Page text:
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Libraries offer a great product to their customers.

They offer educational resources that help people solve their most pressing problems and achieve their most cherished aspirations. And, in most cases, they offer this stuff for free. How can you beat that?

Strange to relate, then, that marketing efforts at many libraries are stuck in low gear. Customers don’t know what their libraries have to offer. If you look around at what the most effective library marketers are doing, it isn’t secret sauce, inborn creative genius, or voodoo magic. It’s the consistent application of a few simple ideas

Here are four steps that form the basis of the most effective library marketing programs out there.

1. Pick an audience

Think about the groups or categories of people that you most want to reach. Who are they?

  • Elementary kids?
  • Mothers of young kids?
  • Retirees?

List all the groups you can think of, and then pick just one. This may feel wrong at first because we believe we’re supposed to serve everyone. The trouble is, though, that you can’t craft a relevant-feeling message for “everyone”. Picking one specific audience will focus your thinking and help you connect with that specific group.

Save the other groups for another day. When your marketing becomes effective, you’ll be assured of lots of other days.

2. Make a plan

Identify the places (both real and virtual) where these people are to be found. Identify 5 ways that you could put a message in front of those people. For physical spaces, maybe it’s a flyer, a sign, a poster, or a library staff person. For virtual spaces, maybe it’s a series of tweets, Facebook posts, ads, or new elements on your website. If you can’t think of specific places, your audience isn’t specific enough. Your plan should have two parts:

  • A schedule that lays out the dates by which you will craft and post a message using each of your 5 chosen messaging media.

  • What outcome you hope to see from this campaign (circulation of specific materials, attendance at specific events, etc.). Specific desired outcomes are essential to measuring success as noted below.

3. Tell a story

As you craft each of your messages, make sure they tell a consistent story your chosen audience can see themselves within. A story does a few important things:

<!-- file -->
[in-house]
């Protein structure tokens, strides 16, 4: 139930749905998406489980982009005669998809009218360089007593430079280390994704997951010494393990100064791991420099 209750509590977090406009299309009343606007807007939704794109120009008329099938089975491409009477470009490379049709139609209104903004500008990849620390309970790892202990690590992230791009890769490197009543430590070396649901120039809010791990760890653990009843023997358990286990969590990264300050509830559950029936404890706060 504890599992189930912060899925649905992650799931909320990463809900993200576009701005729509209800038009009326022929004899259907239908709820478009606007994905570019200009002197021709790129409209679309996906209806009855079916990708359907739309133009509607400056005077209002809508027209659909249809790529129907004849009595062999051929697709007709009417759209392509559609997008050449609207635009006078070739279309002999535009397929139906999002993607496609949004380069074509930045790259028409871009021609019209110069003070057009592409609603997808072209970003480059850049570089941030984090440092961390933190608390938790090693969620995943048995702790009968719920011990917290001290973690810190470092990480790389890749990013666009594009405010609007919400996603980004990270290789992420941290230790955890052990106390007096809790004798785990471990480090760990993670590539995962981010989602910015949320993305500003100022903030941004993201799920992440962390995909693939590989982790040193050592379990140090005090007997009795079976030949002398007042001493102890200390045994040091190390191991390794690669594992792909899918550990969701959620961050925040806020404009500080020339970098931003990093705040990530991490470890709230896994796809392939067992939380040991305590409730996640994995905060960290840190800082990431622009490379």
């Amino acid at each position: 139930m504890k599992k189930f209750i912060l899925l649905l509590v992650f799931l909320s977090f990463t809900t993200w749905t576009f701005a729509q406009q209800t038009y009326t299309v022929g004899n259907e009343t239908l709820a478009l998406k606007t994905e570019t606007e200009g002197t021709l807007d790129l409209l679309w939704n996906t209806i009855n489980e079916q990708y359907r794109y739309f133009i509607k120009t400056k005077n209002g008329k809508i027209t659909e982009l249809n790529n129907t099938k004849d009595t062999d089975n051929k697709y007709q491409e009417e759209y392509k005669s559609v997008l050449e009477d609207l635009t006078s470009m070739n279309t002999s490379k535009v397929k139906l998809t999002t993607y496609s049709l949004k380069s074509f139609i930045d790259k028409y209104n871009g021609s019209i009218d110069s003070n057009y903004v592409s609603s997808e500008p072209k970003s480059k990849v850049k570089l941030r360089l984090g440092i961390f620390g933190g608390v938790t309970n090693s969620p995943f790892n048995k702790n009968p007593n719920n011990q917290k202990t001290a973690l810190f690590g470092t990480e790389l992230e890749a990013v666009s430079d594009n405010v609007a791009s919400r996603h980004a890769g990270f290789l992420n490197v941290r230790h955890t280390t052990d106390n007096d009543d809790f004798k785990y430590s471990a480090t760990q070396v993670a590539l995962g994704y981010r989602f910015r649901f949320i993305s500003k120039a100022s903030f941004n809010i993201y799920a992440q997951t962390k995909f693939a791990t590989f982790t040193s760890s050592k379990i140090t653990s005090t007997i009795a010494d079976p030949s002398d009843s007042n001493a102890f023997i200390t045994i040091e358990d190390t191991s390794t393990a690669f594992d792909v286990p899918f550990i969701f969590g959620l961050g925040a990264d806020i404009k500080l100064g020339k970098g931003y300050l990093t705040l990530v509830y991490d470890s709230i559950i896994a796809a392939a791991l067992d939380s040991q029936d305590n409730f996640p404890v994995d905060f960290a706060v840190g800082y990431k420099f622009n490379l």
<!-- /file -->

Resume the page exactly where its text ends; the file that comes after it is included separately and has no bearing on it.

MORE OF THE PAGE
• It creates an emotional connection

  • It stirs imagination

  • It ends with the benefit your chosen audience will reap from engagement with your library

Keep in mind that stories don’t require a lot of words. A single picture can tell a story. A phrase can tell a story. In this image, for example, a child is finding success because of the homework help at Clement Public Library.


4. Measure what’s working

With every messaging media you choose, you’ll need to find a way to measure response. For many virtual messages, there are often immediate ways to track response--clicks, impressions, likes, etc... For physical media, you may simply have to resort to old fashioned surveys and asking people how they heard about the event or resources you’re promoting. Measuring is critical because it lets you refine your efforts over time.

Some things won’t work. Smart marketers are not people who magically produce great results every time. Smart marketers take pains to measure what’s working, learn from their mistakes, and eventually find what works.

Download 7 Habits of Effective Libraries eBook

Jared Oates

Jared comes to Niche Academy with a love for teaching and learning. He's a self-taught software engineer and graduated from college with two teaching-emphasis degrees. He finds endless fascination in the ways that new technology changes lives and reshapes the world around him.

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